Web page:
October 22, 2013 at 10:30 am |
        • Joey

          Lawrence, just because you are a stick in the mud doesn't mean everyone else has to be as well.

          October 22, 2013 at 10:39 am |
        • Lawrence of Arabia

          Joey,
          What do you mean by a "stick in the mud?" Are you saying that non-Biblical so-called worship should be permitted in a Christian church? Bearing in mind that the Church is a gathering of believers who come together for corporate worship of God and for equipping as evangelists, what possible place does non-Biblical worship have?

          October 22, 2013 at 10:44 am |
        • tallulah13

          From Larry's comments, I'm guessing he's lutheran. The lutheran church is hemorrhaging members, especially the younger ones. God commanded that his followers "make a joyful noise," not sing comfortable, familiar songs. Perhaps this is why the lutherans are a fading sect.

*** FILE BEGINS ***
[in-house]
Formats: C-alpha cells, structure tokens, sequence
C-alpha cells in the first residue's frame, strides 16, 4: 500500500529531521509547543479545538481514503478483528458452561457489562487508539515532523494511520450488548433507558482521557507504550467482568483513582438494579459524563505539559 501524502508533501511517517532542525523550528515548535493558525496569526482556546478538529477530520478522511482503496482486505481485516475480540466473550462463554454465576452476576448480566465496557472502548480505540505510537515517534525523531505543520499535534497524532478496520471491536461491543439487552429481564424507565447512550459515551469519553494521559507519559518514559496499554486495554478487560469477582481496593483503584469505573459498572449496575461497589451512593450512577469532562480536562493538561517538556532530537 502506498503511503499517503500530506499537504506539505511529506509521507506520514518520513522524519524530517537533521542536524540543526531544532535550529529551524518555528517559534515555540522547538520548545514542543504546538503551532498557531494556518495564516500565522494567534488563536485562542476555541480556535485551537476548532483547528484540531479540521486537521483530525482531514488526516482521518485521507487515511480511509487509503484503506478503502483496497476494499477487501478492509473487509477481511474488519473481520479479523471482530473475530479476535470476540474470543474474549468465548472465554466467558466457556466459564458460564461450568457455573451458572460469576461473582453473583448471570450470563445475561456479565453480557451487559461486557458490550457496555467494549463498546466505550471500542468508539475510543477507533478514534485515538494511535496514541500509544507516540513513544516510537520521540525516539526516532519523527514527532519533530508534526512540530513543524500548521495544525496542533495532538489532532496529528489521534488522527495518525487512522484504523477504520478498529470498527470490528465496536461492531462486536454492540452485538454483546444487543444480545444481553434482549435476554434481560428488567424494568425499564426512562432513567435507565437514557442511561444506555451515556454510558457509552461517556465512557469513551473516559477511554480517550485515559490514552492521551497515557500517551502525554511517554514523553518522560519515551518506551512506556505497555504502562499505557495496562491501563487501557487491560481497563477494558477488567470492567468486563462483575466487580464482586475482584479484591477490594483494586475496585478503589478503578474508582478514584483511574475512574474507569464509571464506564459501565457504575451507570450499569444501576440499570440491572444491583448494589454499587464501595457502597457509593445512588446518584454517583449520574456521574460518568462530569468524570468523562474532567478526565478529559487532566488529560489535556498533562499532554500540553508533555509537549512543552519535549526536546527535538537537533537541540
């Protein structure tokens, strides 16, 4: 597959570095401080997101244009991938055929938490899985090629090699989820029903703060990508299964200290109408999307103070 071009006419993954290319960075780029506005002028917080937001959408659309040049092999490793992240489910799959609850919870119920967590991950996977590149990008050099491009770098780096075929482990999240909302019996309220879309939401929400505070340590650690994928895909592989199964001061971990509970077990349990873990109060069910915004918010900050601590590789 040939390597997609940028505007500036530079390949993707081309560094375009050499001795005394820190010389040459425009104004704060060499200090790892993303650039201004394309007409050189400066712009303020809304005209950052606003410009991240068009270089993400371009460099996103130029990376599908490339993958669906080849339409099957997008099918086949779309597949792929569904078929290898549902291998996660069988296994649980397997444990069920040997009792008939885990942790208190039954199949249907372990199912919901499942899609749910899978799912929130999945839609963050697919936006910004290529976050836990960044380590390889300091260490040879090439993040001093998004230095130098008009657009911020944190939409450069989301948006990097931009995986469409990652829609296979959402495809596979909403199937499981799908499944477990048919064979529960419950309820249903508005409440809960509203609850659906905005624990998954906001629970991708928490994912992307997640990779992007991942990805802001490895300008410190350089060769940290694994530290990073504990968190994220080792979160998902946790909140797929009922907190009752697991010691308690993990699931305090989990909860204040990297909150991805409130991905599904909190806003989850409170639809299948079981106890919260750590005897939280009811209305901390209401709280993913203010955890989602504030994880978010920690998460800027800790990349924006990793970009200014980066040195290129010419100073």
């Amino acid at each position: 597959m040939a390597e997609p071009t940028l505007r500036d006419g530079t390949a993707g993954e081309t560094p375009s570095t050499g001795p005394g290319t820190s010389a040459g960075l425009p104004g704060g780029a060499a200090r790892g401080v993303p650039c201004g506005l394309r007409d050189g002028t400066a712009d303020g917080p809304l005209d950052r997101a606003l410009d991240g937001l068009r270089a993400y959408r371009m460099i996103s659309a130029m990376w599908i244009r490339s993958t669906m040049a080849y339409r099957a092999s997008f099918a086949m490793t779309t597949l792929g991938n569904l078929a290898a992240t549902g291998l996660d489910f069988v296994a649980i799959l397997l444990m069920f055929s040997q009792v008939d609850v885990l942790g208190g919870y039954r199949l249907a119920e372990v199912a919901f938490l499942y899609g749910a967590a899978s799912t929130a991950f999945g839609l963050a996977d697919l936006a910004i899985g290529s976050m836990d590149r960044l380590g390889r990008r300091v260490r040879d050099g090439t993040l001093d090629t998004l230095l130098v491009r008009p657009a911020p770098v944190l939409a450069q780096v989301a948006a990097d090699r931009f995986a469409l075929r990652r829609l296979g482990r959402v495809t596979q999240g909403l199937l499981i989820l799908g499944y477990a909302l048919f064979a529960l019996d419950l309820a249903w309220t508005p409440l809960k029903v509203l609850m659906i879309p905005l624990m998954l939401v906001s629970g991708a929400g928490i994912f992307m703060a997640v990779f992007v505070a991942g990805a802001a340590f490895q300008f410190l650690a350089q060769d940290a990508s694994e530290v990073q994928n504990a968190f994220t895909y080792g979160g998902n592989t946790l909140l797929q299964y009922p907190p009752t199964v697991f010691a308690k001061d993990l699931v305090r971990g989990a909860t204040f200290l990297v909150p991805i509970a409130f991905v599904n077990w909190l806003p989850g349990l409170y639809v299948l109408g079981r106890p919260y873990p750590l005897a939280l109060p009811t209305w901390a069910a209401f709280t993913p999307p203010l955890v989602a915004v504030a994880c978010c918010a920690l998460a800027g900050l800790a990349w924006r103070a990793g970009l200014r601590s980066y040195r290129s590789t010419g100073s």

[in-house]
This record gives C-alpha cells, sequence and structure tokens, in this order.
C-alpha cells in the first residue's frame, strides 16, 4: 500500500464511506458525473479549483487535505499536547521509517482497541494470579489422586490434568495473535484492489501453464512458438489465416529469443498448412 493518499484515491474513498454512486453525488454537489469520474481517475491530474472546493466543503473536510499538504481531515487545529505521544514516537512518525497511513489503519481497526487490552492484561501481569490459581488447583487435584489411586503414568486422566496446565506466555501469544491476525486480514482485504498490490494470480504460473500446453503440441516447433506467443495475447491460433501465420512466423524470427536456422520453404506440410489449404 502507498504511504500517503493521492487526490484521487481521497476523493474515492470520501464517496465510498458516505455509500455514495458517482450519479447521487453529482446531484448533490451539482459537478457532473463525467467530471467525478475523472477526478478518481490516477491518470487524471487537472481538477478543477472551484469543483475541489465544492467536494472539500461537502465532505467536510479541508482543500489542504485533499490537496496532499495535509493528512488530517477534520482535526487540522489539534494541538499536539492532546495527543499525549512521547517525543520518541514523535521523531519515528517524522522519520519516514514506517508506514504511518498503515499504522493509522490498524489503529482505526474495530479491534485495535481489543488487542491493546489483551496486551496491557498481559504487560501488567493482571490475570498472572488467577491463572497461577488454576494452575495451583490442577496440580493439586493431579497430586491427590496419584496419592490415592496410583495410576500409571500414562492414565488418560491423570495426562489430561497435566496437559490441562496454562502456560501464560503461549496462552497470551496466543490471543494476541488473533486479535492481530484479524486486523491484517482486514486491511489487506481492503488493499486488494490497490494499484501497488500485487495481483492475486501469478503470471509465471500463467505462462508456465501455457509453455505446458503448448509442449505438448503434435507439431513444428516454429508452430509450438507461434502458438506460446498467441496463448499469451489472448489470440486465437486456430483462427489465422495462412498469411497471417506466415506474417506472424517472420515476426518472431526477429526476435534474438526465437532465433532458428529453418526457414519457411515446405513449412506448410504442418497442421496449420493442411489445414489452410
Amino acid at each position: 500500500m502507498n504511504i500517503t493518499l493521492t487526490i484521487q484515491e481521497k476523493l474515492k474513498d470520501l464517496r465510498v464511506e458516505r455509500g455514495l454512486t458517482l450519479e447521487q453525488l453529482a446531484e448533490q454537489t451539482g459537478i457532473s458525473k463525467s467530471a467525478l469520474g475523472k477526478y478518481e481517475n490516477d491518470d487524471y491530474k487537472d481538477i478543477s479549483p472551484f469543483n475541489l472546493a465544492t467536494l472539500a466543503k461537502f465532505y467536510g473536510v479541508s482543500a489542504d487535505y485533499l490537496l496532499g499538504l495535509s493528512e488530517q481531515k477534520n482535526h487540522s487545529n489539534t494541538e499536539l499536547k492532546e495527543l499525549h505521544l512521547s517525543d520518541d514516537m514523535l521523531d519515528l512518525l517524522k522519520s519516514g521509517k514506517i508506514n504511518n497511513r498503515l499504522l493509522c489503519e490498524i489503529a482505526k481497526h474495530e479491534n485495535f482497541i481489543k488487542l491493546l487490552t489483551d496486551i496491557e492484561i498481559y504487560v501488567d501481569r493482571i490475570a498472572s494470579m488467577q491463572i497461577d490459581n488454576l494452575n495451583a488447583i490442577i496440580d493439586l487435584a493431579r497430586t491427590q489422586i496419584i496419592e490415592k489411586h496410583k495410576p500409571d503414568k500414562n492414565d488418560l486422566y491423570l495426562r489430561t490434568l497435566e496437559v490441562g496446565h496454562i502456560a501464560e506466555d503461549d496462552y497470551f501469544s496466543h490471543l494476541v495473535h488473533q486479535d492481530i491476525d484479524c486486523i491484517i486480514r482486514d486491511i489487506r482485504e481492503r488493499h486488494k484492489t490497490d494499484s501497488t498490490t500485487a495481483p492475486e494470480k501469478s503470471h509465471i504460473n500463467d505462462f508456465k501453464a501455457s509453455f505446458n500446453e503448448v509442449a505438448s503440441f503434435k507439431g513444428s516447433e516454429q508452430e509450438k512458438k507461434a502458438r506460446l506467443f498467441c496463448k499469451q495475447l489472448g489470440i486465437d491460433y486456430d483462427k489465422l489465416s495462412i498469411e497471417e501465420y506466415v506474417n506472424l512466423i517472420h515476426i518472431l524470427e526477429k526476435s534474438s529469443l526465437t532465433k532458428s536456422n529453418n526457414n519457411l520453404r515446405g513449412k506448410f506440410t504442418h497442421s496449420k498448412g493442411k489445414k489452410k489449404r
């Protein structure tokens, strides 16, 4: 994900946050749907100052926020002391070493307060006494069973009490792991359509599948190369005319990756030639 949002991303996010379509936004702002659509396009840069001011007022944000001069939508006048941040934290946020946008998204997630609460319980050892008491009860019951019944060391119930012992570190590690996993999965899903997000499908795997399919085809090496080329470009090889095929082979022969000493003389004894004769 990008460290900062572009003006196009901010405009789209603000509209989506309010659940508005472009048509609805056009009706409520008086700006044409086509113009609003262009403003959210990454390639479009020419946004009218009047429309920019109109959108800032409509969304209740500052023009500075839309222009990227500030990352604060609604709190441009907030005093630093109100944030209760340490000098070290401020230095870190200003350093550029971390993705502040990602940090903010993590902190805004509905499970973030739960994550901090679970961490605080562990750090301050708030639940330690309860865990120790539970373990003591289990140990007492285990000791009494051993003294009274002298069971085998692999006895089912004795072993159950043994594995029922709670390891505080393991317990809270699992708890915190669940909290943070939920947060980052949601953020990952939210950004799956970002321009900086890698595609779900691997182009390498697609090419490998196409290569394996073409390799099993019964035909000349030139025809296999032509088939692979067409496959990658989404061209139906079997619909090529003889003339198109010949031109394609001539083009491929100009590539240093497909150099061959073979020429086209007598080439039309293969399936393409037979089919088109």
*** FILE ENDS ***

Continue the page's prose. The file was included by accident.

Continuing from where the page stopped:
October 22, 2013 at 10:49 am |
        • Madtown

          ...and that is learned only from Scripture
          ----
          My position is that biblical scripture could never be a baseline for ANYONE, until it's completely accessible and available to EVERYONE.

          October 22, 2013 at 10:53 am |
        • Joey

          I'm just saying that you don't sound like much fun.

          October 22, 2013 at 10:53 am |
        • Lawrence of Arabia

          Tallulah13,
          Actually, I'm not Lutheran. I consider myself a Christian – I don't hold fast to denominational divisions. Suffice it to say, it is a Bible-believing church.

          Madtown,
          Catholics make the very saim claim when attacking Sola Scriptura. The flaw is that an assumption is made that the authority of Scripture is based on the availability of Scripture. Surely we Christians have not been as diligent as we should be to "go into all the world and preach the gospel to every creature..." And that is truly a shame.